A slowing Chinese economy has fueled concern among many colleges for students’ job prospects, but the principal of Chengdu Modern Vocational School has no such worries about her graduates.
July was a rewarding month for Chen Min, whose institute has registered a 100 percent employment rate for five consecutive years, with one-third of graduates securing one or more job offers six months before obtaining their diplomas.
On a typical humid summer afternoon in Chengdu, the fastest developing growth engine in western China, a group of apprentices, aged between 16 and 18, were starting a hairdressing journal, filled with jargon used in the trade.
By engaging them in heated discussion on the basic knowledge behind a certain hairstyle, Chen said the school is able to free students from a stereotyped, rigid curriculum, encourage them to “think outside the box” and to gain more hands-on experience in hair salons.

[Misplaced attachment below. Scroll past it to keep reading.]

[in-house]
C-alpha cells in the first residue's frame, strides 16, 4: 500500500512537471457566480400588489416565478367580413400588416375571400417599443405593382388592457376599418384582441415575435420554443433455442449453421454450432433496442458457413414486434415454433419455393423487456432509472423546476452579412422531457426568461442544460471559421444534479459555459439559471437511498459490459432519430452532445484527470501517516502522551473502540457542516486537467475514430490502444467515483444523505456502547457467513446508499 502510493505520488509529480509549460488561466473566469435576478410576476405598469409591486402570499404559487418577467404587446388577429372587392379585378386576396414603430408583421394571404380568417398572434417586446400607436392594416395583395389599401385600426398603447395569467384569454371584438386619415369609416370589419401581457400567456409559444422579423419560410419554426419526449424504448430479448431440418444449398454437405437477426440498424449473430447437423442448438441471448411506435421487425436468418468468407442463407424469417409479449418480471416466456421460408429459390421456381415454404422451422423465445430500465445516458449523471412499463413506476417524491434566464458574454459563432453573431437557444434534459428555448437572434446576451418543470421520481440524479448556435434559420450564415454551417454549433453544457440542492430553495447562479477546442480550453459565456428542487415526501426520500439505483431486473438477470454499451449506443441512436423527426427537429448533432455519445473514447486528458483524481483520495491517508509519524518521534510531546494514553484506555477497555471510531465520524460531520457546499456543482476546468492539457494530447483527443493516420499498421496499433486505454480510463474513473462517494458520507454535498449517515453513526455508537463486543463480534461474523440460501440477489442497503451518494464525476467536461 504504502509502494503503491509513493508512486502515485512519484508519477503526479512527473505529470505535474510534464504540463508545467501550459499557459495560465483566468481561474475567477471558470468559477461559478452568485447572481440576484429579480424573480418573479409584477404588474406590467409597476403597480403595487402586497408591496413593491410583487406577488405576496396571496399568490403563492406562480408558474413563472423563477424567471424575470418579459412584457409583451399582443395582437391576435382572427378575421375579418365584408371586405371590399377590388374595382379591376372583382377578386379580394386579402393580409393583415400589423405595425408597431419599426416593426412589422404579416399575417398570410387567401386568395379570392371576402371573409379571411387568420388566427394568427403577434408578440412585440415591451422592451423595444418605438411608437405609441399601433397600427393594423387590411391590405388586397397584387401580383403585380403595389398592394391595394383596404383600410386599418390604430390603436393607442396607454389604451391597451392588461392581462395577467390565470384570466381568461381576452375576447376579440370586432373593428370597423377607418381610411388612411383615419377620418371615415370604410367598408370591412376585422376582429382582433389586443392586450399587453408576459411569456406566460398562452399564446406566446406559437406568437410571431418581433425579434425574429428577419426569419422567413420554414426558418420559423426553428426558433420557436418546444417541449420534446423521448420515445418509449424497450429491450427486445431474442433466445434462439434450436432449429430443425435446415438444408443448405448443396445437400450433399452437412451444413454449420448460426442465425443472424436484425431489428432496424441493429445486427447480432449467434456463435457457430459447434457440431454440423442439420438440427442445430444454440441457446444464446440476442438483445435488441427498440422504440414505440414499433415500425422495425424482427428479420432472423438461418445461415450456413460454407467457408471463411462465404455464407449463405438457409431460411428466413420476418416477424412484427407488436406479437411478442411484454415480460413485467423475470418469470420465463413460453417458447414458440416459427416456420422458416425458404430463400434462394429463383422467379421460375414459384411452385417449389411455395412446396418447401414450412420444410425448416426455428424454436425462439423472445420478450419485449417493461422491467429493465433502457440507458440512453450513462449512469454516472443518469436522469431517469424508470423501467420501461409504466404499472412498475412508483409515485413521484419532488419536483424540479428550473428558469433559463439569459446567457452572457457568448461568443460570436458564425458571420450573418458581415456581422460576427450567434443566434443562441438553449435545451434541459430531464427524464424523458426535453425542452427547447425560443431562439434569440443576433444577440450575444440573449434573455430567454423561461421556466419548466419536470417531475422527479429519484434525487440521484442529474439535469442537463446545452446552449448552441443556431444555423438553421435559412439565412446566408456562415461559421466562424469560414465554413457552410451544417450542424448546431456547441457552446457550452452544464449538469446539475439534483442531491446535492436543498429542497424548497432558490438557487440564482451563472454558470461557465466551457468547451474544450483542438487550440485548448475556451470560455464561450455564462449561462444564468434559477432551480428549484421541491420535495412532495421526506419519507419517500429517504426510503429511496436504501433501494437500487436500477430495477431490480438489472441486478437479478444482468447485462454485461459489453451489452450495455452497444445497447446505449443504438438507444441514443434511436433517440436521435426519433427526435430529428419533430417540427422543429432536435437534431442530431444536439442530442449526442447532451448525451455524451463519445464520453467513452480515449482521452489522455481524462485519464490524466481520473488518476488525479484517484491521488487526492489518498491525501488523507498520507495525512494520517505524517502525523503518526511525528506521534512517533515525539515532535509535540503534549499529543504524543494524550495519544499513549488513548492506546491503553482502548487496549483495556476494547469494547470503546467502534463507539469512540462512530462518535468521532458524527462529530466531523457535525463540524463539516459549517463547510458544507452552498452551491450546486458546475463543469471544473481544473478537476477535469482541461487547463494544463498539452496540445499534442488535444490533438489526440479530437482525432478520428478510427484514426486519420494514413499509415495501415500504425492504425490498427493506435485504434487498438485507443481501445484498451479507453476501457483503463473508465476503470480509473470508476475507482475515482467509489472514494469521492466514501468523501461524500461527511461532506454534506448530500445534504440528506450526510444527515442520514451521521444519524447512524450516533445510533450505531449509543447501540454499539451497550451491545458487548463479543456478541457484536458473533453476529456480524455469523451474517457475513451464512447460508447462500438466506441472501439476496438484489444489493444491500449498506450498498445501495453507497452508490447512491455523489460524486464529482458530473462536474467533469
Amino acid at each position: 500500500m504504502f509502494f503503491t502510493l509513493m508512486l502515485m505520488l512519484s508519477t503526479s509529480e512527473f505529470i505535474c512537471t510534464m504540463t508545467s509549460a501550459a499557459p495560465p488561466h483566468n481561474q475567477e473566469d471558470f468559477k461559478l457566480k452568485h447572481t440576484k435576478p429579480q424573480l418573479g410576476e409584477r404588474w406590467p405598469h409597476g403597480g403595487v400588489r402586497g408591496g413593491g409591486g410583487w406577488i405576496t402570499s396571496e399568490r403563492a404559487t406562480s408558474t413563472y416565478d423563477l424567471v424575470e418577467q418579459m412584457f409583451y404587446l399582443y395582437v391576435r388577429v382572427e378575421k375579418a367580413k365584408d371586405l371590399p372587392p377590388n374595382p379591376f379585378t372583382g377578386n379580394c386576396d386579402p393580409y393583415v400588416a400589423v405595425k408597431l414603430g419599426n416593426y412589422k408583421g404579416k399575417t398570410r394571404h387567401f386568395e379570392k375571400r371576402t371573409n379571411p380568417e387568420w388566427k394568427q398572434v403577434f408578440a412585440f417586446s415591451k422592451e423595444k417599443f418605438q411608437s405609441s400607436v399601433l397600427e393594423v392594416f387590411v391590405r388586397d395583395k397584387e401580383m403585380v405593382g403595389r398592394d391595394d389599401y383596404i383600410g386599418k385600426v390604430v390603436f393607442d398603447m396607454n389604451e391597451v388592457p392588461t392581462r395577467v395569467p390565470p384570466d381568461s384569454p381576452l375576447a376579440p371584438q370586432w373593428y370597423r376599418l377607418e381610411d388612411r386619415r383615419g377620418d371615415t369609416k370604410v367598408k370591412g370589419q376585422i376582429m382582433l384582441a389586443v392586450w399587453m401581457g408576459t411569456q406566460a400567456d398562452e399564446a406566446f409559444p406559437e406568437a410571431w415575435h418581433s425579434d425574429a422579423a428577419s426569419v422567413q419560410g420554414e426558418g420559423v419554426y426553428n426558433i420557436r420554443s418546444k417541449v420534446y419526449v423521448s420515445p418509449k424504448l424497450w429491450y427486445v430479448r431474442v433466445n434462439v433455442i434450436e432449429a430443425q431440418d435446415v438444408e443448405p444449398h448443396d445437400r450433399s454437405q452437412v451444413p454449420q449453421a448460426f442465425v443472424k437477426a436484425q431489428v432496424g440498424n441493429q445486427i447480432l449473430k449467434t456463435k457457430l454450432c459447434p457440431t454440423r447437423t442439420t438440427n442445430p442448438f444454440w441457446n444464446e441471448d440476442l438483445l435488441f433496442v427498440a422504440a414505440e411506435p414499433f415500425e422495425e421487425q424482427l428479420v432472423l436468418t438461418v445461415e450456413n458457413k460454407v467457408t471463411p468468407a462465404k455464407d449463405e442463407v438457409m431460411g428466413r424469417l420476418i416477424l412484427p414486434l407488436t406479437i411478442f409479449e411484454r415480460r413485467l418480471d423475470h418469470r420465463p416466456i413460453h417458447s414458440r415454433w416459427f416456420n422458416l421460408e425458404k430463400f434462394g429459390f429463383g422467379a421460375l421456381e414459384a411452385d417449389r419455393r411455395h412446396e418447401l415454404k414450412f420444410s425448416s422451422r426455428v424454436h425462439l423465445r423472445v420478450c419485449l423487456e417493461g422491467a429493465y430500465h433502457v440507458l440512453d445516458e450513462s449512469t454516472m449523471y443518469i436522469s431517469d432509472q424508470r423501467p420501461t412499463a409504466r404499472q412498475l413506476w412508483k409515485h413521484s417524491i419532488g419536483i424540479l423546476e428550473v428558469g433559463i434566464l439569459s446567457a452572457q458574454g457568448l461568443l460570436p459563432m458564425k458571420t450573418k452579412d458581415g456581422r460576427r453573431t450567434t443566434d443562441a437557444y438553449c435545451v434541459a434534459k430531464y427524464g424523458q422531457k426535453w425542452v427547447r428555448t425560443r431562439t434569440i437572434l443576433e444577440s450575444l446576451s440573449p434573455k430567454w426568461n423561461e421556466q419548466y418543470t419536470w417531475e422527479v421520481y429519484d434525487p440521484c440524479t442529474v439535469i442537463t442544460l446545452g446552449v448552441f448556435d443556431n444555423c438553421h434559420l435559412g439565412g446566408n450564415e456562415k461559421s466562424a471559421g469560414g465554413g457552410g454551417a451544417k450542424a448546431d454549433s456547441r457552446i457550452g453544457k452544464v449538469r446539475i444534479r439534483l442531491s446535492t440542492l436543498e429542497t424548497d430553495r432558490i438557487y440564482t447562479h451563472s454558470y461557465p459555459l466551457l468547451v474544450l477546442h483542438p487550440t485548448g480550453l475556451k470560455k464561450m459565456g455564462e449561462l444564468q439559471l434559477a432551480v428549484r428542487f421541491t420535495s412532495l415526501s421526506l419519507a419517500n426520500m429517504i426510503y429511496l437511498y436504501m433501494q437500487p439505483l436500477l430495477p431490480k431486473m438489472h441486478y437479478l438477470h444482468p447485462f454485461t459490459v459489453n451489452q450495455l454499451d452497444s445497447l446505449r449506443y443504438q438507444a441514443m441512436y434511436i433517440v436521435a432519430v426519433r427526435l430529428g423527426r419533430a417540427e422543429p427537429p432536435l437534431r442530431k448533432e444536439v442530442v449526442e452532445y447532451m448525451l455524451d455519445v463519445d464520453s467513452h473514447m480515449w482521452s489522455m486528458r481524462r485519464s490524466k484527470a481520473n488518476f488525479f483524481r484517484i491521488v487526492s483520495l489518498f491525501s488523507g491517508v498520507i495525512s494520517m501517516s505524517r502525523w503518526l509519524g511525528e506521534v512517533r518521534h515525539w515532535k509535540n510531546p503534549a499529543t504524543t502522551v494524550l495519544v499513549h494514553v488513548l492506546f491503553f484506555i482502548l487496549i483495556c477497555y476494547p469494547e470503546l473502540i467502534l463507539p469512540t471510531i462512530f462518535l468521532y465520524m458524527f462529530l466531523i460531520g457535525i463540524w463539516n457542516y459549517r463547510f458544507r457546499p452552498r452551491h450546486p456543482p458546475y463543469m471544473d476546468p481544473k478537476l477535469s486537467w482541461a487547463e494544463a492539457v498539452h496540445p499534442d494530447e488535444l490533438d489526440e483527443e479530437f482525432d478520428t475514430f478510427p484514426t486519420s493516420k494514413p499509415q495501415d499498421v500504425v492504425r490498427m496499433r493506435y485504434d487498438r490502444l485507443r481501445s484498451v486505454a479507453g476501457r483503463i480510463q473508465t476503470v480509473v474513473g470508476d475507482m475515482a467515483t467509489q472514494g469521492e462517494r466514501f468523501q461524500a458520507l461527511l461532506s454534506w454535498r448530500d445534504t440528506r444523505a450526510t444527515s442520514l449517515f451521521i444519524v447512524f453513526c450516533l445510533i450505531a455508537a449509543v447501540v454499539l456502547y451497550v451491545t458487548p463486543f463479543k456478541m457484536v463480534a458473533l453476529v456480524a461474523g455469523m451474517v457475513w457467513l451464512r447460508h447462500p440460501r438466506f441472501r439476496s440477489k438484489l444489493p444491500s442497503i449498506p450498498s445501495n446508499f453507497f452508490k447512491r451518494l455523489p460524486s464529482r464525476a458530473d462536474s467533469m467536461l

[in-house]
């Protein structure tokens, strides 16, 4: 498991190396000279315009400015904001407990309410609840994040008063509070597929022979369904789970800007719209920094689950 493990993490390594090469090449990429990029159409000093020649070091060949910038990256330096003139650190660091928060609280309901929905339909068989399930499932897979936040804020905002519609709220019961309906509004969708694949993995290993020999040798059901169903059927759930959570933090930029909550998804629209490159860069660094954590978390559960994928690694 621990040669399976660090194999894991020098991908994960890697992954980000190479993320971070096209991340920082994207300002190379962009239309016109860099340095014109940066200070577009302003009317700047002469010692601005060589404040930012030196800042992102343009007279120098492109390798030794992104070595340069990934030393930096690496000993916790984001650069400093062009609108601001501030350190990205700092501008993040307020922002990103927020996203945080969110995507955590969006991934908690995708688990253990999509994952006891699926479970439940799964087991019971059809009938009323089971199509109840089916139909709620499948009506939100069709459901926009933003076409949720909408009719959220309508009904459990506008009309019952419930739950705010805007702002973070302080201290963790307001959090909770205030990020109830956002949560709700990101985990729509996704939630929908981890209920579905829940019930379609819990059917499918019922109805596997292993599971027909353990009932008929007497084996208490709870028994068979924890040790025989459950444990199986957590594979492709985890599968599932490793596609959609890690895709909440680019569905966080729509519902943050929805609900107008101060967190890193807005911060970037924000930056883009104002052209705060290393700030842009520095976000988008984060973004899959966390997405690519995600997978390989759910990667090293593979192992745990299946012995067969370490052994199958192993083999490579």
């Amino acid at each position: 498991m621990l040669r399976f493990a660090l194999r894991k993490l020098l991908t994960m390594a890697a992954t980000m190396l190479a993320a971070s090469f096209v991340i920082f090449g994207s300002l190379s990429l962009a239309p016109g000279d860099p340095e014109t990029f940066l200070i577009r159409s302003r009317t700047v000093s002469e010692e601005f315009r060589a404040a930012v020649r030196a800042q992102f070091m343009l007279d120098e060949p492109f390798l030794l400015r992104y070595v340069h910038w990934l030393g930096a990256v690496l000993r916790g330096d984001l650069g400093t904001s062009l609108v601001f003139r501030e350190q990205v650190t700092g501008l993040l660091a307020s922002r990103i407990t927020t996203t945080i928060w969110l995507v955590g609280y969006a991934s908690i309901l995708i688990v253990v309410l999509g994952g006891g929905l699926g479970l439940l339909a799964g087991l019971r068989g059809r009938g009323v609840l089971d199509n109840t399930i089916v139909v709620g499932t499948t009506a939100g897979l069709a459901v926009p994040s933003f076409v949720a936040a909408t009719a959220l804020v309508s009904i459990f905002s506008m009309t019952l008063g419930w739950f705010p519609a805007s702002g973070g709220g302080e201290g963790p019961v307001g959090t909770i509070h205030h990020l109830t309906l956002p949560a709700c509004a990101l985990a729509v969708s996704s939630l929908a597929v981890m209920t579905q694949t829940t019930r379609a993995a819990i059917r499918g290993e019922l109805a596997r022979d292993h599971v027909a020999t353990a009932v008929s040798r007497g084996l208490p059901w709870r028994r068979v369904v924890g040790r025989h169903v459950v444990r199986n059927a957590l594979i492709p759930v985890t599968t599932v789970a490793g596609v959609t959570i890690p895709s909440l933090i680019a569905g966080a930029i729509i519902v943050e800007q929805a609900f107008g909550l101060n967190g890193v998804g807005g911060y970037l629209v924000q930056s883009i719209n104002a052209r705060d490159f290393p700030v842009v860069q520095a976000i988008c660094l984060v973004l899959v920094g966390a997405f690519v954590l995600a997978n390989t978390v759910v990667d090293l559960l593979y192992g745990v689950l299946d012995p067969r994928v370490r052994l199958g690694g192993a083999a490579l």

An education veteran, she has long seen vocational education’s value in training skilled workers, tapping emerging-market needs and improving the employment rate.
By signing a Memorandum of Understanding with Northern Melbourne Institute (NMIT), one of Australia’s leading vocational training institutes, Chen expects to take her school to the forefront of the vocational education arena, and for this model to benefit the vast majority in China.
Chosen excerpts by Job Market Monitor. Read the whole story at
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